3. Prepare yourself emotionally, mentally, and physically before a potentially stressful social engagement.

Sometimes we may need to attend social gatherings that are beyond our comfort zones, or we may want to challenge ourselves with new people and experiences.

To lessen anxiety and to make the most of it, prepare yourself beforehand. I find that getting extra rest, exercise, and downtime before such engagements helps me be able to show up, endure, and even enjoy (imagine that!) the experiences.

What helps you be at your best? Prioritize and do that beforehand!

4. Give yourself space and time to recharge afterward.

As HSPs, engaging socially can drain us, even if it energizes us. Therefore, it’s important to recharge after and to not overbook. I find that having space and time to myself after social engagements really helps me push the reset button.

After an evening out, I find it helpful to have the following evening to myself. In this way, I experience myself as my own companion, and someone who is worthy of her own care. You deserve the same! Whether that means an early bedtime or a night of Netflix, it is healthy and empowering to give myself what I need to restore my mental, physical, and emotional energy.

5. Have a back-up plan.

For us HSPs, sometimes our emotions seem to come out of nowhere, making us feel vulnerable and exposed in front of others. Having a plan if this happens can both reduce its likelihood of happening and make it more manageable if it does.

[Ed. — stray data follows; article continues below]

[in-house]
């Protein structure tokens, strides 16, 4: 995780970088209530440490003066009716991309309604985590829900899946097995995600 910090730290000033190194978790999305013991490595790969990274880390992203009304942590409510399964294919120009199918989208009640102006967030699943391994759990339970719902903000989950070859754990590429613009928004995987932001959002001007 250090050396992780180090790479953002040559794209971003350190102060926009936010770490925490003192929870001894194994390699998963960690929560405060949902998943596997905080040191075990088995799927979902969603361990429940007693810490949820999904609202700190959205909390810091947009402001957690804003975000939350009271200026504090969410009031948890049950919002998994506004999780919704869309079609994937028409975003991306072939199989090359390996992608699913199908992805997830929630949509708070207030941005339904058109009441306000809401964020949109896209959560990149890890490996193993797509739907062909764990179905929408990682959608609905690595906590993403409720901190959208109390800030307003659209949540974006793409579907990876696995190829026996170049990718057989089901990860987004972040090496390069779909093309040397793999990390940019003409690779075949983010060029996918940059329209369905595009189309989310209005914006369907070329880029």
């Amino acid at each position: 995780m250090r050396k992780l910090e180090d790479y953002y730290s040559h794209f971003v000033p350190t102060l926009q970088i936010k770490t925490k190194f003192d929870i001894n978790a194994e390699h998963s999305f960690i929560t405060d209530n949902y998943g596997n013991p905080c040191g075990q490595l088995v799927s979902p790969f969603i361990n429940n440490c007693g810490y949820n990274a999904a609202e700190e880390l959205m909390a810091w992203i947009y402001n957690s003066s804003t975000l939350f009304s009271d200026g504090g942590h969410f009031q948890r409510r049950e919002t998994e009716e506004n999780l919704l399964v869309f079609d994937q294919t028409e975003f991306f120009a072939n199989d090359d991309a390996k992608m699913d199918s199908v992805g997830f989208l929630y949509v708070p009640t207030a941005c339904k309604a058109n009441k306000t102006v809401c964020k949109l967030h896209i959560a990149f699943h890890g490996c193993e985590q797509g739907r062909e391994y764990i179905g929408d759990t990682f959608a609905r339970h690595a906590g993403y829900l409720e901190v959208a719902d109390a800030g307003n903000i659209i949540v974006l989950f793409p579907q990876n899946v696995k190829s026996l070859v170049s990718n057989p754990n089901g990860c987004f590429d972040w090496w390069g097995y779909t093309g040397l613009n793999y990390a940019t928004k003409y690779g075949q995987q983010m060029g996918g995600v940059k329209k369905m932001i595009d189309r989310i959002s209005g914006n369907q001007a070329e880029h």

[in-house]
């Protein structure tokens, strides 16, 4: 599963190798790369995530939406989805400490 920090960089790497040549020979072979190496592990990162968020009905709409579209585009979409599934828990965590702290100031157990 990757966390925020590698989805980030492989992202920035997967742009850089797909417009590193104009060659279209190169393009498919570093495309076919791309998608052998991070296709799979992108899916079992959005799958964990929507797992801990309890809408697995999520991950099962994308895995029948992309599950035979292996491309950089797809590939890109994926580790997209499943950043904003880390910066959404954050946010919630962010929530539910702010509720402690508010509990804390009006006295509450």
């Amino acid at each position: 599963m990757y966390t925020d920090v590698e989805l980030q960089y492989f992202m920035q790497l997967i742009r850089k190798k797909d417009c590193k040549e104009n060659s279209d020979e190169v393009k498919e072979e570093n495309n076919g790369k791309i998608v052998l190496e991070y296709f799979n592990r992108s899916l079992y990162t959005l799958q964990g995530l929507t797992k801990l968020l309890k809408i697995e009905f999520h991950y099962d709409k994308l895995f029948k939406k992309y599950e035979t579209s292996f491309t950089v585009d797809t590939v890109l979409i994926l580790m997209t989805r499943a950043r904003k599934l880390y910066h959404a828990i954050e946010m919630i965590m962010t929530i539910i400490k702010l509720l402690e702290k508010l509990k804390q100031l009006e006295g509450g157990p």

When feelings surface for me, they often manifest as tears, even if I’m happy! This can be confusing for others, let alone myself. I have found the following go-to statement to be a lifesaver when emotions surface: “I’m okay. I’m just feeling a lot.”

It’s effective because it acknowledges the reality of my experience and it reassures others that I’m okay without divulging unnecessary details.

Other tricks include excusing myself to the bathroom or other private area where I can let out a few tears, or making a call or text message to a trusted friend.

This kind of back-up plan is like going roller-skating with knee and elbow pads instead of bare limbs. If you hit some bumps along the way, you know you’re safe and can get back up more readily if you fall.

6. Remember that your sensitive nature can be an unexpected gift to others.

I’m often surprised how even the moments that are most raw and overwhelming for me can end up benefiting those around me — rather than being the disruption to them that I fear.

Last year I went on a pilgrimage with a handful of people I didn’t know beforehand. One evening at dinner, aching for deeper connection with my fellow travelers, I went out on a limb and shared my intensely personal reason why I was on the trip. To my surprise and delight, others around the table expressed sincere thanks for my sharing, and some even eventually shared their own stories.

As HSPs, one of the greatest gifts we have to offer the world is the depth of our experiences, smoothing the path for those around us to access the most deep-seated parts of themselves. Even if others do not respond in this way, it’s important to remember that some will, or will at least consider it.

Highly sensitive people, this is good for you, too. To experience our sensitive nature as an appreciated part of our social circles can remind us that even when we feel vulnerable or misunderstood, our authentic presence matters and is needed.